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  • Paul M. Lloyd: 1929 – 2007
  • Steve N. Dworkin

With the death of Paul M. Lloyd on December 6, 2007, North American Hispanism has lost one of its most distinguished practitioners of Spanish historical linguistics.

Paul was born on September 15, 1929 in Rochester, New York. After completing military service he attended Oberlin College, where he was elected to Phi Beta Kappa and received an A.B. in 1952. He earned an A.M. in Spanish at Brown University, where he wrote his thesis on the Don Juan theme in the plays of Tirso de Molina, a topic to which he returned briefly years later in an essay published in a homage volume to William L. Fichter, one of his teachers at Brown. While working toward his Ph.D. at the University of California, Berkeley, he studied Romance Philology under Yakov Malkiel. His dissertation, A Linguistic Analysis of Old Spanish Occupational Terms (1960), is a study of the various word-formation processes employed by Old Spanish in the coining of terms that designated trades and professions. Paul taught as an instructor of Spanish at Dartmouth College from 1958–1960. After one year as a linguistic scientist at the School of Languages, Foreign Service Institute of the U.S. State Department, where he developed a keen interest in Spanish language teaching, Paul joined the Department of Romance Languages at the University of Pennsylvania in 1961. He was promoted from Assistant to Associate Professor in 1967 and to Professor in 1970. Paul spent thirty-eight years at Penn before retiring in 1999. He served [End Page 399] on the editorial board of Hispanic Review, was elected a corresponding member of the Hispanic Society of America in 1992, and was named to the advisory board of the Hispanic Seminary of Medieval Studies in 1994.

Although Paul’s dissertation was never published, his scholarly interest in derivational morphology resulting from this project led to his masterly critical survey, “An Analytical Survey of Studies in Romance Word-Formation”. The study of a specific issue in this area, the genesis in Romance of verb-complement compounds (e.g., paracaídas ‘parachute’, salvavidas ‘life jacket’) culminated in Paul’s first book-length publication, Verb-Complement Compounds in Spanish, published in 1968 as volume 116 of the prestigious Beihefte zur Zeitschrift für romanische Philologie.

In the following years Paul worked assiduously on the preparation of a historical grammar of Spanish, designed to replace Ramón Menéndez Pidal’s venerable but outdated Manual de gramática histórica española (1902, last revised in 1941). Several of the studies that Paul published in the 1970s –on such topics as Latin and Spanish syllable structure, metaphony, the role of substratum languages on sound change, and the nature and meaning of the concept Vulgar Latin– clearly represent the first fruits of this longterm project. His From Latin to Spanish, Vol. 1: Historical Phonology and Morphology of the Spanish Language was completed by 1981, but difficulties in finding a publisher delayed its appearance until 1987. This book clearly constitutes one of the most important contributions to Spanish historical linguistics of the last quarter century, and it earned its author the 1988 “John Frederick Lewis Award” from the American Philosophical Society for the best book published by the Society in the previous year. Its clear overview detailing previous analyses of Spanish historical phonology and inflectional morphology are finely balanced by the author’s own insights and introduced by a noteworthy opening chapter on the nature of language change.]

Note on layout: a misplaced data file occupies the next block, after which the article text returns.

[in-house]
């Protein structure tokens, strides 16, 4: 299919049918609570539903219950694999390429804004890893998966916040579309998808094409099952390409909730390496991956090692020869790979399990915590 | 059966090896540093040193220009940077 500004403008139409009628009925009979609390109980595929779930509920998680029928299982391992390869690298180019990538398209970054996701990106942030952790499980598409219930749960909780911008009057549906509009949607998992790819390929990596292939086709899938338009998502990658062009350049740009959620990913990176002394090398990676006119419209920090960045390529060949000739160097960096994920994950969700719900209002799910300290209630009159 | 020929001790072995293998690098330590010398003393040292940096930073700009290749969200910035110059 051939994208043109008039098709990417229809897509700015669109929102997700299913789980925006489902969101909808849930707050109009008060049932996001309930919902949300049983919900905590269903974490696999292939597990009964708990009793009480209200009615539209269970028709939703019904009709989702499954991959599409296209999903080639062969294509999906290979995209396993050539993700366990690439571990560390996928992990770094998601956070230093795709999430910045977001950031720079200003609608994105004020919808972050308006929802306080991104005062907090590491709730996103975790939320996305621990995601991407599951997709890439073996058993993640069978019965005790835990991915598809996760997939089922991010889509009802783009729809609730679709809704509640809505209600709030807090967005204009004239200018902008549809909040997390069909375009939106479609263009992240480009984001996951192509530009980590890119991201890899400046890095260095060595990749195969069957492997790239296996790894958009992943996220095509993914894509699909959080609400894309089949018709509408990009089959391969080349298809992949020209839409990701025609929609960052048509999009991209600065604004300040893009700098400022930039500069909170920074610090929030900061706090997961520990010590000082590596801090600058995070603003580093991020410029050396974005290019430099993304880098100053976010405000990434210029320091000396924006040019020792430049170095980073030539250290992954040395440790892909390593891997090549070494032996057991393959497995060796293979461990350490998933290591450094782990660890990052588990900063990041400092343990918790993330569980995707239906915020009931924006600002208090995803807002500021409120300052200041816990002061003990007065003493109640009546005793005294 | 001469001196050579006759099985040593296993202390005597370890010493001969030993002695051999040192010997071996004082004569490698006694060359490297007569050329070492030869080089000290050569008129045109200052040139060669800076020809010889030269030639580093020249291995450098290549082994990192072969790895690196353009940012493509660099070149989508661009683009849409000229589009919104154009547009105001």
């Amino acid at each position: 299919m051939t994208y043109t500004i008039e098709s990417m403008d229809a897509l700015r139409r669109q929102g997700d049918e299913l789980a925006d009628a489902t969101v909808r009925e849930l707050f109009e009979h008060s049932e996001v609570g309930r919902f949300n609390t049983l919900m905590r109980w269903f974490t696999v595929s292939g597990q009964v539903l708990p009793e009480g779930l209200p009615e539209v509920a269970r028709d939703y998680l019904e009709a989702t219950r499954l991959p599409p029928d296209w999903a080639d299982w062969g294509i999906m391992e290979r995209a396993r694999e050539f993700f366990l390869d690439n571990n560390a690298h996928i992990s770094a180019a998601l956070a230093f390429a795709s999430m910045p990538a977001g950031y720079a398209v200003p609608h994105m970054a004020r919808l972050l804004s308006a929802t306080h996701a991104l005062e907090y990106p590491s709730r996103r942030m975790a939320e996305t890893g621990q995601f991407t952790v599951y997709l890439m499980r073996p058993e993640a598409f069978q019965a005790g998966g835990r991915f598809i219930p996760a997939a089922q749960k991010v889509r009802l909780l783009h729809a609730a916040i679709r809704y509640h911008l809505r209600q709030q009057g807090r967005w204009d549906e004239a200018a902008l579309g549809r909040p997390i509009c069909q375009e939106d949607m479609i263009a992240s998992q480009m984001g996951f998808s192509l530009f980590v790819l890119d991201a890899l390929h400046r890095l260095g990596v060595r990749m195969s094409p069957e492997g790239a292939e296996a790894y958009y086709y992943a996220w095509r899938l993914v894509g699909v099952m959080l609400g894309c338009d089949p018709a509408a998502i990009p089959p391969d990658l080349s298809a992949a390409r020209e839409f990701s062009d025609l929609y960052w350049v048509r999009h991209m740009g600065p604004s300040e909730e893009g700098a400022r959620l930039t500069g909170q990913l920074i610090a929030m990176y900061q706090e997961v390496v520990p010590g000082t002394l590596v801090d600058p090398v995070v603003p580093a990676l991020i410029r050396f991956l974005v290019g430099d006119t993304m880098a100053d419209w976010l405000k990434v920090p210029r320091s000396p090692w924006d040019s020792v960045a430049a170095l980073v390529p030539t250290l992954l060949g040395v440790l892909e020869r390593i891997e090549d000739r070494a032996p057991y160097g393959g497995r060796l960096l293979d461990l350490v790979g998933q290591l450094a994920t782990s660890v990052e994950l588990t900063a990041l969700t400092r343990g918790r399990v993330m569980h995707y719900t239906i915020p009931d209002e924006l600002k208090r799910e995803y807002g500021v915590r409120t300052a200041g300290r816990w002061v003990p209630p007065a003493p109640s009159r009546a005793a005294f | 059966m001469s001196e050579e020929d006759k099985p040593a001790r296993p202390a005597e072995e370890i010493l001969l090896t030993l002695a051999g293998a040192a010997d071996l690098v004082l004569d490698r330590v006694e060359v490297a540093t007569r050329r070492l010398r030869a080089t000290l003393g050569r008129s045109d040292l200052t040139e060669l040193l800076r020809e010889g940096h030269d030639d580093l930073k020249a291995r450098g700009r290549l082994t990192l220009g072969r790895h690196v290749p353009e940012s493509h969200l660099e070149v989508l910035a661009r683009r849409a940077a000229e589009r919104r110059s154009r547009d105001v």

The translation into Spanish under the title Del latín al español I: Fonología y morfología históricas de la lengua española has made this excellent example of North American research widely available in the Spanish-speaking world. Sadly, Paul never completed the planned (and much-awaited) second volume on syntax and word-formation. [End Page 400]

On the occasion of his retirement from active teaching in 1999, Paul was the recipient of a homage volume, Essays in Hispanic Linguistics Dedicated to Paul M. Lloyd (Blake, Ranson and Wright) which, in addition to a biographic sketch and a bibliography of his writings (Dworkin), contains fifteen essays contributed by an international...


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